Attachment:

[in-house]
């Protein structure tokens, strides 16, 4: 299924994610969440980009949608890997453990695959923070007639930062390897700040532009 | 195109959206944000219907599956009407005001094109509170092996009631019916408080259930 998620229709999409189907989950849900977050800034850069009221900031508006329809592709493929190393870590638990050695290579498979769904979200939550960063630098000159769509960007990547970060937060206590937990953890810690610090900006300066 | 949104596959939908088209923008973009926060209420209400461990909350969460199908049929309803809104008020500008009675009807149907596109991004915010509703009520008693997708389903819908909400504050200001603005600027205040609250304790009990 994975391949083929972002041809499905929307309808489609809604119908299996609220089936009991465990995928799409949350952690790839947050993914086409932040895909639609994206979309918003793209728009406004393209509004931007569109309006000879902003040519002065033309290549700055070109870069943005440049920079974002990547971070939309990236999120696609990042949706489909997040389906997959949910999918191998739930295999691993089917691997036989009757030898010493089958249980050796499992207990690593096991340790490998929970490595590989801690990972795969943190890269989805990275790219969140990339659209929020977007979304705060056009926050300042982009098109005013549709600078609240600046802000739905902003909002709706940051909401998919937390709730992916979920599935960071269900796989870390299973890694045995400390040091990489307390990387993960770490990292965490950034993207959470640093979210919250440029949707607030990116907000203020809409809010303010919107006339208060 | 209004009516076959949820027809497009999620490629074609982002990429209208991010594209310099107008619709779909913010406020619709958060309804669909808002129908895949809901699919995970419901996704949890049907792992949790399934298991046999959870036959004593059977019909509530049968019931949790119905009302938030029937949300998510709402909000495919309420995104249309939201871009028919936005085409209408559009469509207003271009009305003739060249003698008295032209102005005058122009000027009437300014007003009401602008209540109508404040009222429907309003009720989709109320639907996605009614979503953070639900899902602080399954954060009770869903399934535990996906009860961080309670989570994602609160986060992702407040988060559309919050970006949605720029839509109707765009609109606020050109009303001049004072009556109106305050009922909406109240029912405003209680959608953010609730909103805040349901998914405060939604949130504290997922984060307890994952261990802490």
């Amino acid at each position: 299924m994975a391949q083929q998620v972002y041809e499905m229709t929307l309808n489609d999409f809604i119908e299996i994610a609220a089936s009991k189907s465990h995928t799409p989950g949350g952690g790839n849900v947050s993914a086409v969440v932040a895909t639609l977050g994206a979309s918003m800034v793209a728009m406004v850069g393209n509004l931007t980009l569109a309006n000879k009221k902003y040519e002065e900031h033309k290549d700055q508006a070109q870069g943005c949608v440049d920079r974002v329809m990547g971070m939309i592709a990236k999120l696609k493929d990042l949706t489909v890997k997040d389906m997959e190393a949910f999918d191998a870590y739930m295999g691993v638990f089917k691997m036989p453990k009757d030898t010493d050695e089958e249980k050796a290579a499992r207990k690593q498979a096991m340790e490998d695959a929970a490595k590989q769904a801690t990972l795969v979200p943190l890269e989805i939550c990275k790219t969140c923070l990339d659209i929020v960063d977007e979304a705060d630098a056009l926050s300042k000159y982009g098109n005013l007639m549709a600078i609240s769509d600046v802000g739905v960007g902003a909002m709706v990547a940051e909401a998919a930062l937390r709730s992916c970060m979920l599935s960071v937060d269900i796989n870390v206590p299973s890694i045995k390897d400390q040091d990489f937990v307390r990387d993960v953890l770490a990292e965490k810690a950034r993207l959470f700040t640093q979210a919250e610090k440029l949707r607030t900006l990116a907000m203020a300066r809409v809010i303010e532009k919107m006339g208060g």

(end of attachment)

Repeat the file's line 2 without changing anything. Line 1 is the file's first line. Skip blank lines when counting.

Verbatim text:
């Protein structure tokens, strides 16, 4: 299924994610969440980009949608890997453990695959923070007639930062390897700040532009 | 195109959206944000219907599956009407005001094109509170092996009631019916408080259930 998620229709999409189907989950849900977050800034850069009221900031508006329809592709493929190393870590638990050695290579498979769904979200939550960063630098000159769509960007990547970060937060206590937990953890810690610090900006300066 | 949104596959939908088209923008973009926060209420209400461990909350969460199908049929309803809104008020500008009675009807149907596109991004915010509703009520008693997708389903819908909400504050200001603005600027205040609250304790009990 994975391949083929972002041809499905929307309808489609809604119908299996609220089936009991465990995928799409949350952690790839947050993914086409932040895909639609994206979309918003793209728009406004393209509004931007569109309006000879902003040519002065033309290549700055070109870069943005440049920079974002990547971070939309990236999120696609990042949706489909997040389906997959949910999918191998739930295999691993089917691997036989009757030898010493089958249980050796499992207990690593096991340790490998929970490595590989801690990972795969943190890269989805990275790219969140990339659209929020977007979304705060056009926050300042982009098109005013549709600078609240600046802000739905902003909002709706940051909401998919937390709730992916979920599935960071269900796989870390299973890694045995400390040091990489307390990387993960770490990292965490950034993207959470640093979210919250440029949707607030990116907000203020809409809010303010919107006339208060 | 209004009516076959949820027809497009999620490629074609982002990429209208991010594209310099107008619709779909913010406020619709958060309804669909808002129908895949809901699919995970419901996704949890049907792992949790399934298991046999959870036959004593059977019909509530049968019931949790119905009302938030029937949300998510709402909000495919309420995104249309939201871009028919936005085409209408559009469509207003271009009305003739060249003698008295032209102005005058122009000027009437300014007003009401602008209540109508404040009222429907309003009720989709109320639907996605009614979503953070639900899902602080399954954060009770869903399934535990996906009860961080309670989570994602609160986060992702407040988060559309919050970006949605720029839509109707765009609109606020050109009303001049004072009556109106305050009922909406109240029912405003209680959608953010609730909103805040349901998914405060939604949130504290997922984060307890994952261990802490």